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Andy Dalton still hasn’t regained taste after COVID-19

FRISCO, Texas — Sixteen days after landing on the reserve/COVID-19 list, Andy Dalton’s sense of taste and smell still elude him.

“You can tell things are sweet,” the Cowboys quarterback said Thursday from the Star. “You can tell things are salty. You just don’t get the flavor with it.”

After a whirlwind month battling a concussion and then the novel coronavirus, Dalton will settle for that.

The Cowboys signed Dalton in May as insurance for four-year starter Dak Prescott. When Prescott suffered a season-ending ankle injury Oct. 11, Dalton replaced him to complete Dallas’ 34-31 win over the Giants. But two games later, a vicious head-to-head hit from Washington linebacker Jon Bostic left a helmetless Dalton sprawled on the grass of FedEx Field. He relies on others to tell him what happened next.

“I remember deciding to slide and then there’s a little bit there that I don’t remember,” said Dalton, who had avoided a concussion diagnosis through his first 140 career games. “In the moment, you don’t realize it. But then the aftermath of it all, kind of going back, you realize you’re missing some of your memory of stuff that’s happened.

“I mean, that’s definitely something you don’t want to have happen.”

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Andy Dalton #14 of the Dallas Cowboys runs against the Arizona Cardinals during the fourth quarter at AT&T Stadium on October 19, 2020, in Arlington, Texas.

Dalton was cleared to fly back from Washington with the team. He went through NFL concussion protocol the final week of October, unable to practice but allowed to participate in some meetings that week as rookie seventh-rounder Ben DiNucci prepared to start at Philadelphia. Dalton was at the facility and in the Cowboys’ quarterbacks meeting Oct. 31 just before the team left town without him. His headaches and concussion symptoms had alleviated as the week elapsed. Dalton was hopeful he could be cleared to play the undefeated Steelers the following week.

Then, Dalton’s headaches returned. They felt different from his earlier-week concussion aftermath. Dalton tested positive for COVID-19, landing on the Cowboys’ reserve list Nov. 3. His wife and younger son tested positive a “couple of days after” while their daughter and older son did not appear to contract it.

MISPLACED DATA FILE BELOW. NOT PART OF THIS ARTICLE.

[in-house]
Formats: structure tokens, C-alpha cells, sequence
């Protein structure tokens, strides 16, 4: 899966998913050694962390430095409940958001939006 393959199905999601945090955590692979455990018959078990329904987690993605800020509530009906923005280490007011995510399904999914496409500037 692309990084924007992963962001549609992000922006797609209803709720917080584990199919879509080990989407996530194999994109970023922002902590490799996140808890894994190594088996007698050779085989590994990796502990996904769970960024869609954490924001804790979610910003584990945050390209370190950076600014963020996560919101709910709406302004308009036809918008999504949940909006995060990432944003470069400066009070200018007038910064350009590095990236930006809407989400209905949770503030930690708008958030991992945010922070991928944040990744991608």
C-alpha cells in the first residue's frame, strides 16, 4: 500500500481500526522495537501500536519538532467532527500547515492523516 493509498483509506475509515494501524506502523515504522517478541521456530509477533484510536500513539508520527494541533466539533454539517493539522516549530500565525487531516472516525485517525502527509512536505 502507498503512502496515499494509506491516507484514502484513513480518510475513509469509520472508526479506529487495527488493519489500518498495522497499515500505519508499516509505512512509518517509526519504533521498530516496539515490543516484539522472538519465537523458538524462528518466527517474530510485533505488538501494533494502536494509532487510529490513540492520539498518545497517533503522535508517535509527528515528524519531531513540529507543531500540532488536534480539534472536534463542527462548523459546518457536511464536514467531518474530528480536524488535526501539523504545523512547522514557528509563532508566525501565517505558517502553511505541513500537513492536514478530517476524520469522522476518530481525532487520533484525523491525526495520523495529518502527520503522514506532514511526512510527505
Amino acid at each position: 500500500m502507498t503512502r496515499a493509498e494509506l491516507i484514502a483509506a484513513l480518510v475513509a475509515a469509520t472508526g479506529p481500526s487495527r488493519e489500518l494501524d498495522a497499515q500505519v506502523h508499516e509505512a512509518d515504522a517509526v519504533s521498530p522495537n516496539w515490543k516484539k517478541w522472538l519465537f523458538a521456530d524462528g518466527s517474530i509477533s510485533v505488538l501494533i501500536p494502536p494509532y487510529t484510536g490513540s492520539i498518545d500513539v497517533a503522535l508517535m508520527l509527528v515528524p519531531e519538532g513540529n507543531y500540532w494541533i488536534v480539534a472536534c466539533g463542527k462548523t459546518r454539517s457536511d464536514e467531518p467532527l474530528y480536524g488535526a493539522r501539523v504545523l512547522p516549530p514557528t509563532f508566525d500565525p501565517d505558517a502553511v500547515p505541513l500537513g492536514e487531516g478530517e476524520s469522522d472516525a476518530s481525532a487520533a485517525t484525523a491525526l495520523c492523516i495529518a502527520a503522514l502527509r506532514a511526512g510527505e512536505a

Quarantining at the Dalton home ensued. Dalton could lift weights and text Garrett Gilbert as the journeyman prepared to be the Cowboys’ fourth quarterback in five weeks. But Dalton needed to delay any visit to the Star for workouts or meetings, as well as to clear himself from the concussion protocol.

“It hit me hard the first day I had it,” Dalton said of the virus. “I eventually lost smell and taste. Early on that’s not what I had. But by the end of it, I did lose my smell and taste and am still trying to get that back.”

By last Thursday, Dalton returned to the Star to throw and ensure his timing was sharp during Dallas’ bye week. He was able to fully participate in the Cowboys’ walkthrough on Monday, officially shaking the concussion and COVID-19 protocol restrictions by Wednesday. Head coach Mike McCarthy declined to publicly name Dalton the starter for this weekend’s visit to Minnesota but has lauded the veteran’s performance in his return.

“I thought he was decisive, and he threw the ball very well,” McCarthy said Thursday morning. “That’s the biggest thing, as long as the ball is coming out on time and so forth. I thought he was in rhythm. Andy has excellent command of the whole operation. I thought Andy had a good practice yesterday. It’s great to have him back.”

Gilbert, who kept Dallas competitive in a 24-19 loss to Pittsburgh, is expected to be Dalton’s backup. But McCarthy and Cowboys management have consistently touted a healthy Dalton as their best option right now, Dalton’s experience in nine seasons with Cincinnati giving him defensive read capabilities superior to teammates with one or zero starts. Dalton also has the best repertoire to maximize offensive chemistry, coaches believe. Dalton took reps behind Prescott beginning in training camp while Gilbert signed with the team in October. DiNucci’s developmental year was intended not to feature much more than scout-team contributions.

“Ben and Garrett didn’t have the opportunity to have that bank account of reps,” McCarthy said. “It’s definitely a larger menu to pick from.”

With Dalton at the helm and defensive improvement their last two games, the 2-7 Cowboys approach the 4-5 Vikings with more confidence than they’d publicly shown in recent weeks. They’re last in the division, yet no team boasts a better record than Philadelphia’s 3-5-1. The Cowboys await the easiest upcoming schedule, their remaining opponents combining to be 24-39-2. Yes, it’s “crazy,” players admit, but the Cowboys smell a route to an unlikely postseason berth.

Dalton, meanwhile, is appreciating “a little bit of a blessing” that he went three weeks without taking hits after his first concussion, “if you want to find the positive in it.” And one other sweet note?

“I can eat really healthy right now,” Dalton laughed, “and it doesn’t matter, ’cause I can’t taste it.”

Follow USA TODAY Sports’ Jori Epstein on Twitter @JoriEpstein.

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